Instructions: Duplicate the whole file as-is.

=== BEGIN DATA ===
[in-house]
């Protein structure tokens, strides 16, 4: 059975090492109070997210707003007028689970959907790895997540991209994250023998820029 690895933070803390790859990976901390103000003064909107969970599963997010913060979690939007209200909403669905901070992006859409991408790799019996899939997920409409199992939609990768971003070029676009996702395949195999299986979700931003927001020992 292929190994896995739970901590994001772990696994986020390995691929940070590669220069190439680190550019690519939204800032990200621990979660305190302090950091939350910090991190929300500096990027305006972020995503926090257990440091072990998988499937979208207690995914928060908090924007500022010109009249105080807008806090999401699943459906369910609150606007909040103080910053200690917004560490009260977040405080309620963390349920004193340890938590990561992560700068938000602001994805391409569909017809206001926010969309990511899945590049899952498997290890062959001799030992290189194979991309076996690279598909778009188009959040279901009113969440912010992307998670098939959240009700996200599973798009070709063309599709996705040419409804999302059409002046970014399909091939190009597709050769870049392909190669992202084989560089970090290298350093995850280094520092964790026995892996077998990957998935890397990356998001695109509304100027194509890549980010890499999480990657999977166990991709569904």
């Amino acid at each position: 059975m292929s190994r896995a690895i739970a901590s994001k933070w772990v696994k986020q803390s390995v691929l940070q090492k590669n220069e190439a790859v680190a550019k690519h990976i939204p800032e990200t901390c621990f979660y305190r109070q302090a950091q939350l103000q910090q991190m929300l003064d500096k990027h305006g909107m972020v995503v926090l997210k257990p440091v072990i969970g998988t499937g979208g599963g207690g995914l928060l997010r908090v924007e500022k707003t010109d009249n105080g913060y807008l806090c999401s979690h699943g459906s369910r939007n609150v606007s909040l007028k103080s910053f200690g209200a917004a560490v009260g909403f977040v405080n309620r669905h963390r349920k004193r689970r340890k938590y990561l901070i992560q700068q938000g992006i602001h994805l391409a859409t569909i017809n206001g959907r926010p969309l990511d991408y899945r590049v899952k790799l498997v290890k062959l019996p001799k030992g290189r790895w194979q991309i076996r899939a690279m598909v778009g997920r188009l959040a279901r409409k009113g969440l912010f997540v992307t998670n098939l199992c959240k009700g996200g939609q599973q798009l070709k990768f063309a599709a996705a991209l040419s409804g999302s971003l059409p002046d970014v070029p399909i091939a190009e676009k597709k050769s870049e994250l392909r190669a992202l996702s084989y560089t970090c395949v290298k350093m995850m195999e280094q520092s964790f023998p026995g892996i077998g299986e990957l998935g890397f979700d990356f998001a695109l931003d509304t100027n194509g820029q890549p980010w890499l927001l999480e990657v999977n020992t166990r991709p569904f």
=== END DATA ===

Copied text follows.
[in-house]
């Protein structure tokens, strides 16, 4: 059975090492109070997210707003007028689970959907790895997540991209994250023998820029 690895933070803390790859990976901390103000003064909107969970599963997010913060979690939007209200909403669905901070992006859409991408790799019996899939997920409409199992939609990768971003070029676009996702395949195999299986979700931003927001020992 292929190994896995739970901590994001772990696994986020390995691929940070590669220069190439680190550019690519939204800032990200621990979660305190302090950091939350910090991190929300500096990027305006972020995503926090257990440091072990998988499937979208207690995914928060908090924007500022010109009249105080807008806090999401699943459906369910609150606007909040103080910053200690917004560490009260977040405080309620963390349920004193340890938590990561992560700068938000602001994805391409569909017809206001926010969309990511899945590049899952498997290890062959001799030992290189194979991309076996690279598909778009188009959040279901009113969440912010992307998670098939959240009700996200599973798009070709063309599709996705040419409804999302059409002046970014399909091939190009597709050769870049392909190669992202084989560089970090290298350093995850280094520092964790026995892996077998990957998935890397990356998001695109509304100027194509890549980010890499999480990657999977166990991709569904």
């Amino acid at each position: 059975m292929s190994r896995a690895i739970a901590s994001k933070w772990v696994k986020q803390s390995v691929l940070q090492k590669n220069e190439a790859v680190a550019k690519h990976i939204p800032e990200t901390c621990f979660y305190r109070q302090a950091q939350l103000q910090q991190m929300l003064d500096k990027h305006g909107m972020v995503v926090l997210k257990p440091v072990i969970g998988t499937g979208g599963g207690g995914l928060l997010r908090v924007e500022k707003t010109d009249n105080g913060y807008l806090c999401s979690h699943g459906s369910r939007n609150v606007s909040l007028k103080s910053f200690g209200a917004a560490v009260g909403f977040v405080n309620r669905h963390r349920k004193r689970r340890k938590y990561l901070i992560q700068q938000g992006i602001h994805l391409a859409t569909i017809n206001g959907r926010p969309l990511d991408y899945r590049v899952k790799l498997v290890k062959l019996p001799k030992g290189r790895w194979q991309i076996r899939a690279m598909v778009g997920r188009l959040a279901r409409k009113g969440l912010f997540v992307t998670n098939l199992c959240k009700g996200g939609q599973q798009l070709k990768f063309a599709a996705a991209l040419s409804g999302s971003l059409p002046d970014v070029p399909i091939a190009e676009k597709k050769s870049e994250l392909r190669a992202l996702s084989y560089t970090c395949v290298k350093m995850m195999e280094q520092s964790f023998p026995g892996i077998g299986e990957l998935g890397f979700d990356f998001a695109l931003d509304t100027n194509g820029q890549p980010w890499l927001l999480e990657v999977n020992t166990r991709p569904f």